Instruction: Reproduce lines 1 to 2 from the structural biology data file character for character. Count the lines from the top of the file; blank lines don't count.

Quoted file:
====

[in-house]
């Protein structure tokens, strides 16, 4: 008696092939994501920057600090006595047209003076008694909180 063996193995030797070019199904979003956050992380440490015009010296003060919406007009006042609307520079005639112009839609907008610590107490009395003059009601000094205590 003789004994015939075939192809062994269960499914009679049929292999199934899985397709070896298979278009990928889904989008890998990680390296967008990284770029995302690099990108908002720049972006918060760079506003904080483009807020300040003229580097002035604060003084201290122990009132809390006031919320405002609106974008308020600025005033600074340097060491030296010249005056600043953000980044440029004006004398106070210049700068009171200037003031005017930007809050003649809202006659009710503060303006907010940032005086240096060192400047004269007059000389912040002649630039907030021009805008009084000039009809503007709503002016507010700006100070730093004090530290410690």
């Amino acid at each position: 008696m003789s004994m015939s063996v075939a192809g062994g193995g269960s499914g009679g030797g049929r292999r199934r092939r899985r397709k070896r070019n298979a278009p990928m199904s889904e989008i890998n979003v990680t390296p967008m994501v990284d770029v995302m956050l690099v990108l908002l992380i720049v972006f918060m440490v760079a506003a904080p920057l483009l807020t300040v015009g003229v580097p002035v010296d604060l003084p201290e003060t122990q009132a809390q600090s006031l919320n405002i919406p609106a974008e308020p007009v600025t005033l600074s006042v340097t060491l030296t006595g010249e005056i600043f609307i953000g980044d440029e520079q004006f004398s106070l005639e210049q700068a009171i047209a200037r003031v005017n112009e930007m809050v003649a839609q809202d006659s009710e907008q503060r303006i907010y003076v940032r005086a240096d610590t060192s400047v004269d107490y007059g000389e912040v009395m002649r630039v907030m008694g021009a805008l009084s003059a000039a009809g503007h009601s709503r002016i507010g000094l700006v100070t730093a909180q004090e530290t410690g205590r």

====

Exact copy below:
[in-house]
């Protein structure tokens, strides 16, 4: 008696092939994501920057600090006595047209003076008694909180 063996193995030797070019199904979003956050992380440490015009010296003060919406007009006042609307520079005639112009839609907008610590107490009395003059009601000094205590 003789004994015939075939192809062994269960499914009679049929292999199934899985397709070896298979278009990928889904989008890998990680390296967008990284770029995302690099990108908002720049972006918060760079506003904080483009807020300040003229580097002035604060003084201290122990009132809390006031919320405002609106974008308020600025005033600074340097060491030296010249005056600043953000980044440029004006004398106070210049700068009171200037003031005017930007809050003649809202006659009710503060303006907010940032005086240096060192400047004269007059000389912040002649630039907030021009805008009084000039009809503007709503002016507010700006100070730093004090530290410690």